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(1951). 'The Oedipal Legend in Christian Hagiology.': Anne Freemantle.. Int. J. Psycho-Anal., 32:263.
Psychoanalytic Electronic Publishing: 'The Oedipal Legend in Christian Hagiology.': Anne Freemantle.
(1951). International Journal of Psycho-Analysis, 32:263
The Psychoanalytic Quarterly, 1950, Vol. XIX, No. 3, p. 408.
Jacobus de Voragine, the author of that medieval best-seller, The Golden Legend, briefly resumes there a generally accepted medieval legend: Judas came to Jesus initially to obtain forgiveness for having inadvertently murdered his father and married his mother. The Golden Legend, which appeared in 1260, contained a saint's life for every day in the year. The Judas story occurs under St. Matthias, February 24. Matthias, after the death of Judas, was chosen by the Apostolic college to succeed him.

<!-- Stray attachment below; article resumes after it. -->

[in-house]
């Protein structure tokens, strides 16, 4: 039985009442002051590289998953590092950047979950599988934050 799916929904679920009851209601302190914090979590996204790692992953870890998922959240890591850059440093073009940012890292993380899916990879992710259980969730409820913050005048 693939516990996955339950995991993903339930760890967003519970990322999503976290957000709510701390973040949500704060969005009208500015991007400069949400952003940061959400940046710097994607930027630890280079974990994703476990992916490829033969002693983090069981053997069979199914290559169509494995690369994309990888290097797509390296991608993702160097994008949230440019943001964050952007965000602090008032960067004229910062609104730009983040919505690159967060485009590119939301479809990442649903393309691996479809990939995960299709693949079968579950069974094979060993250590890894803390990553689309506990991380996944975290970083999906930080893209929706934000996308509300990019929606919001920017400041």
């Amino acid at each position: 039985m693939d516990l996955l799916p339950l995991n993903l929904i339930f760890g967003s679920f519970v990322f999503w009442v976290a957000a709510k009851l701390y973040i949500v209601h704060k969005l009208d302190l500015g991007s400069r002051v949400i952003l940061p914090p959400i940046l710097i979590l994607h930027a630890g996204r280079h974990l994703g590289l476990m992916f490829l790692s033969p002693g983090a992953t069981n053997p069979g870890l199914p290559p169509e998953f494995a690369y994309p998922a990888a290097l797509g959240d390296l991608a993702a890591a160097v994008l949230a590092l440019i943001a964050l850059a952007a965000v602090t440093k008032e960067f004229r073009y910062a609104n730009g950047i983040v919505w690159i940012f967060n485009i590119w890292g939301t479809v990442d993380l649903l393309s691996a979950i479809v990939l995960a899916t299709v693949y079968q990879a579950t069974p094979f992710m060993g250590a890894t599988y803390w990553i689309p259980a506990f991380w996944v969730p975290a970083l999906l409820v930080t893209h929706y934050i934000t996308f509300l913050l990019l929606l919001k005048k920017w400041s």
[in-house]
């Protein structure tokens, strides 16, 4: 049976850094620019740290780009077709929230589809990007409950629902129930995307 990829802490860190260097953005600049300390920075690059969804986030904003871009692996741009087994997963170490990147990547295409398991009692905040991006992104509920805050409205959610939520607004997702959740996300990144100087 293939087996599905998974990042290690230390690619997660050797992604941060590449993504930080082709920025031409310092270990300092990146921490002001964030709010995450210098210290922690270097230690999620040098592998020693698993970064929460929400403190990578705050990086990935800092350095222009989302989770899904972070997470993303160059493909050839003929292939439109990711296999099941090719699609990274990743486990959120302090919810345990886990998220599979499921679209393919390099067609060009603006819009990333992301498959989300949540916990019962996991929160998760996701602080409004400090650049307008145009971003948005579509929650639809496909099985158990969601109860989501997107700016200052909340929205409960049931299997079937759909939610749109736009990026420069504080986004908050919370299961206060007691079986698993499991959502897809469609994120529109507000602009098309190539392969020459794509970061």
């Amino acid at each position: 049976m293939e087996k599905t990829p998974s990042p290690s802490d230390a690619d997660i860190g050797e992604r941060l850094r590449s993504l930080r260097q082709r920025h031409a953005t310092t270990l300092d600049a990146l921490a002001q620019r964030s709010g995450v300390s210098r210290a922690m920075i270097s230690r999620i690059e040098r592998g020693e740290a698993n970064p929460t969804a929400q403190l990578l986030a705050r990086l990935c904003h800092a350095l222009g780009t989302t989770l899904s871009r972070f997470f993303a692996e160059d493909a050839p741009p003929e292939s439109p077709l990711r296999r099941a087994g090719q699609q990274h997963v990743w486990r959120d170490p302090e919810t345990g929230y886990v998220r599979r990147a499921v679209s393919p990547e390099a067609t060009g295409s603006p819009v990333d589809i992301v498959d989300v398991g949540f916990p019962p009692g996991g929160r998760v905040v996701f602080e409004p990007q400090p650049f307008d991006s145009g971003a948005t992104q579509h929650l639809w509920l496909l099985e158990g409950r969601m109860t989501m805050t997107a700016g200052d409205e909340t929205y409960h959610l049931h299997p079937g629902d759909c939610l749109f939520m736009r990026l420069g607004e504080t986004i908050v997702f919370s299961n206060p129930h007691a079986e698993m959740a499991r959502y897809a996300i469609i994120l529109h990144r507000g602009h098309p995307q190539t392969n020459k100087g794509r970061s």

Judas was supposedly the son of Reuben, of the tribe of Dan, and his wife, Giborea. One night after intercourse the latter dreamed she would bear a son who would be the downfall of her race. Nine months later to the day, a boy was born, and, as his parents did not wish to kill him, he was put into a basket and set on the Jordan river. The childless queen of an island called Iscariot found the baby, adopted him and later bore a son of her own. The foster-brothers were enemies, and Judas, learning of his adoption, killed the true son, fled to Jerusalem, and became the 'boy-friend' of Pontius Pilate. One day Pilate saw some apples from his window that he wanted, and Judas went to steal them for him. When the owner protested Judas killed him—his own father, of course. To quiet the widow, Pilate gave her to Judas for wife, and one night, weeping in her bed, she told Judas his story. Dream, basket, sea, foster brother, perversion, apples, and incest—the story really has everything!
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(1951). 'The Oedipal Legend in Christian Hagiology.'. Int. J. Psycho-Anal., 32:263